New Alzheimer's diagnosis criteria proposed
Published Monday, July 9, 2007 2:00PM EDT
Alzheimer's disease experts are proposing new ways to diagnose the neurological condition, arguing that the existing criteria are out of date.
Alzheimer's is the most common form of dementia and is characterized by progressive memory loss, cognitive deterioration, and other behavioural changes.
The experts say that doctors are now better able to accurately diagnose the disease because of advances in structural MRI, molecular neuroimaging with PET, and cerebrospinal fluid analyses.
To meet the new criteria for probable Alzheimer's, the experts suggest that patients must show progressive memory loss over more than six months, plus at least one or more of the following biomarker criteria:
- atrophy in a particular part of the brain shown by MRI,
- abnormal biomarker proteins in the cerebrospinal fluid,
- a specific pattern on PET of the brain,
- and a genetic mutation for AD within the immediate family.
Currently, there is no definitive diagnostic biomarker for Alzheimer's and doctors can only make a "possible" or "probable" diagnosis based on evaluation of symptoms and through cognition tests.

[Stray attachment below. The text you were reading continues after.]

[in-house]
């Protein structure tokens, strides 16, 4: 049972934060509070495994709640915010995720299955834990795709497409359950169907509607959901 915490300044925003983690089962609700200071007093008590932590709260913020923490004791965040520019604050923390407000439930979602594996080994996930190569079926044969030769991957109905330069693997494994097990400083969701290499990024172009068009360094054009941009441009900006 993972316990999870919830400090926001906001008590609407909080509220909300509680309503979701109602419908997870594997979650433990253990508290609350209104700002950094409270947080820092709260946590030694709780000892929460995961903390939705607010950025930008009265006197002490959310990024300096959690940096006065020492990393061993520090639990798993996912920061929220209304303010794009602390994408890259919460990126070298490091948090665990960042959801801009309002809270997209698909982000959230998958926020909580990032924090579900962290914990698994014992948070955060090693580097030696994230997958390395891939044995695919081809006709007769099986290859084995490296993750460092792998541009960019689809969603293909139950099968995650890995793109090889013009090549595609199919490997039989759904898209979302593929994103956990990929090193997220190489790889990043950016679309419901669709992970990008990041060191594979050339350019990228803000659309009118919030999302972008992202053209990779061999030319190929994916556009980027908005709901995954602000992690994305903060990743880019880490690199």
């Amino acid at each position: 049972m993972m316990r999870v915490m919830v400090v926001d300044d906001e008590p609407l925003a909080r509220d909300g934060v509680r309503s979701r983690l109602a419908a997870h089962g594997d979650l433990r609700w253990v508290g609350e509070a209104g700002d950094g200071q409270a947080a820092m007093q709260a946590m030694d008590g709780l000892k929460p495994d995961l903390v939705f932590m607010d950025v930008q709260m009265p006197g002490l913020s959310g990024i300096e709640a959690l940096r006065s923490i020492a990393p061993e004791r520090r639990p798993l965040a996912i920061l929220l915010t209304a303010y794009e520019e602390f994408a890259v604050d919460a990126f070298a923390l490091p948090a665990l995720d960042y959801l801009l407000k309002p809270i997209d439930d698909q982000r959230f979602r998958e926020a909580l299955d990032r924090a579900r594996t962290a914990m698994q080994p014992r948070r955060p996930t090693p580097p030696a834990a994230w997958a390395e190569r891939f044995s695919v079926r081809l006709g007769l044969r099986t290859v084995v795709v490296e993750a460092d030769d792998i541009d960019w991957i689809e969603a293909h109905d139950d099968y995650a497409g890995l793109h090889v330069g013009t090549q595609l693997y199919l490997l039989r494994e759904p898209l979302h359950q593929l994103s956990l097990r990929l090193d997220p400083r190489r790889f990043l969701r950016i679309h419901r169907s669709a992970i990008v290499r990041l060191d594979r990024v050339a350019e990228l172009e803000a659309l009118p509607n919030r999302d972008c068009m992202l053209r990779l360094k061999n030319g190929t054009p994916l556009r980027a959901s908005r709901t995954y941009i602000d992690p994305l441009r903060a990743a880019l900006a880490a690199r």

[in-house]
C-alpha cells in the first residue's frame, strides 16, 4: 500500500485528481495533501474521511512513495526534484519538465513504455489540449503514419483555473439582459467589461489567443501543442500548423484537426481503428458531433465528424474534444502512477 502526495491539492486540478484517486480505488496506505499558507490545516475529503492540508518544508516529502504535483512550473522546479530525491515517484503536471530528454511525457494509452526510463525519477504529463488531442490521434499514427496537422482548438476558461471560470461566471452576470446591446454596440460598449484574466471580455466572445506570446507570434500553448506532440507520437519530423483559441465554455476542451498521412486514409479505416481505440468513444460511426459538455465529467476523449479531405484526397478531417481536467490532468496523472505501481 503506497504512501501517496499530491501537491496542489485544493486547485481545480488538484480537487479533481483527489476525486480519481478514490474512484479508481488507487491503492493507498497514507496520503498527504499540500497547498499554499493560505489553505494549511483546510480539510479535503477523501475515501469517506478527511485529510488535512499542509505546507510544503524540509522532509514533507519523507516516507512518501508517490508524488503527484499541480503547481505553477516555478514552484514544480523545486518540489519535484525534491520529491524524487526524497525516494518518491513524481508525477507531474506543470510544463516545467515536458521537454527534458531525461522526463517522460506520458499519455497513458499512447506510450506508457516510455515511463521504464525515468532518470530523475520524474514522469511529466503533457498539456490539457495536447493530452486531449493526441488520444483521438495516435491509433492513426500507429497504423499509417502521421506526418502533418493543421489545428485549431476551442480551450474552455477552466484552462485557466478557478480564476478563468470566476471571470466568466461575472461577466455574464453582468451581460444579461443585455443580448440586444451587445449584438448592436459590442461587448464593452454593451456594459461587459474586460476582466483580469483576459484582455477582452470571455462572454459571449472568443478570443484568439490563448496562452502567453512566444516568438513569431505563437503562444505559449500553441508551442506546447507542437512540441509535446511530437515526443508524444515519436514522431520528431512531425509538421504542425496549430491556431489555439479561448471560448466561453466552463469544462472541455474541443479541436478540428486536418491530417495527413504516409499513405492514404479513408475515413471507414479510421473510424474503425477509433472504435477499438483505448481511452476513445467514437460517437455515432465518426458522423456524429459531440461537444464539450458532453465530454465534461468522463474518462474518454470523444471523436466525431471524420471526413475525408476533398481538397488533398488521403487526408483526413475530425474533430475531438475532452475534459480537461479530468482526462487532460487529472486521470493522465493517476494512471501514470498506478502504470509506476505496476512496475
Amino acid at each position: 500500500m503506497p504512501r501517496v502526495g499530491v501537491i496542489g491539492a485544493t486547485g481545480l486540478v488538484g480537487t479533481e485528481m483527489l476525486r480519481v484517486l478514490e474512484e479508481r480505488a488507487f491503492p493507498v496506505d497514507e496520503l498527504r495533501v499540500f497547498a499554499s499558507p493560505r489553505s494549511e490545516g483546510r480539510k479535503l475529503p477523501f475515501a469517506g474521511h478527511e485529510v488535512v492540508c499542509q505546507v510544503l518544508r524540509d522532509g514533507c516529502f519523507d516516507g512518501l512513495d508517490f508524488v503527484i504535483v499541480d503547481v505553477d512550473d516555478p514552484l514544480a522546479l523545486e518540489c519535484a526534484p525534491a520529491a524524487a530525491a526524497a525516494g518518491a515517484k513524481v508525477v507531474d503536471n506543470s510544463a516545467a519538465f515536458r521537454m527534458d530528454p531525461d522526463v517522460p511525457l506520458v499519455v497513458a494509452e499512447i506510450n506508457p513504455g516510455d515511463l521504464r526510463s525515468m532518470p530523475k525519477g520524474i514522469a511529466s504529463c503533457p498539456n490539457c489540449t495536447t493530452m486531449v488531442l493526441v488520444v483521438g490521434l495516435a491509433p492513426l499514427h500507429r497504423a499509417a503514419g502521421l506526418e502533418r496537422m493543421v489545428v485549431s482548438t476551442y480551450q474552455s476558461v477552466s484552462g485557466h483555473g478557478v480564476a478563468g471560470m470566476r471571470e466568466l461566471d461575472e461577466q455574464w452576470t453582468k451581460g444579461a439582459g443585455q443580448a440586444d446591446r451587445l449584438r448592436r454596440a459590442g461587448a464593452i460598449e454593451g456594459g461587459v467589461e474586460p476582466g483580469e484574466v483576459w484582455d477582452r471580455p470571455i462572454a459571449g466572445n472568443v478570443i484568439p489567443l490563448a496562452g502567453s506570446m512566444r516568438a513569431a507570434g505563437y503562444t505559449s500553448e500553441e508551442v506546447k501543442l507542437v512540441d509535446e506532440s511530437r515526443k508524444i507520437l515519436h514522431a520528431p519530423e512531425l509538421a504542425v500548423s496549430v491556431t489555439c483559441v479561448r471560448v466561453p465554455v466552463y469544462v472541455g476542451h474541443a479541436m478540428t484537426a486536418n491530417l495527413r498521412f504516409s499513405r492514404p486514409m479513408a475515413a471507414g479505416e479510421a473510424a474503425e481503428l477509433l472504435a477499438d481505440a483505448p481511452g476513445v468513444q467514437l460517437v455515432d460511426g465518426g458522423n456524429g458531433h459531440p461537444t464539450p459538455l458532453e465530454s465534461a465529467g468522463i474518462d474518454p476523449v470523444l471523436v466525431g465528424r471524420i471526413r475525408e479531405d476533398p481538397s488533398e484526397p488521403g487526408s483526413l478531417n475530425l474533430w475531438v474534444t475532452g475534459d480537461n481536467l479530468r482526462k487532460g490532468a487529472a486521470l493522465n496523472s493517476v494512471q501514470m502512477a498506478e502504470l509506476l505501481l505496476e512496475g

The existing criteria were published in 1984 by the National Institute of Neurological Disorders and Stroke-Alzheimer Disease and Related Disorders (NINCDS-ADRDA) working group.
The authors say their proposed new criteria are an improvement over current methods.
"These new criteria are centred on a clinical core of early and significant episodic memory impairment," say the authors of the proposal, put forward in a Position Paper to be published in the August edition of The Lancet Neurology.
"The timeliness of these criteria is highlighted by the many drugs in development that are directed at changing pathogenesis."
"These proposed criteria... aim to define the clinical, biochemical, structural, and metabolic presence of AD."
In an accompanying comment, Dr Norman Foster, Center for Alzheimer's Care at the University of Utah, says: "We should seize this opportunity to reopen the discussion of Alzheimer's disease diagnosis. The time is right to use the advanced technology at our disposal to improve the early, accurate diagnosis of dementia and develop more effective treatments."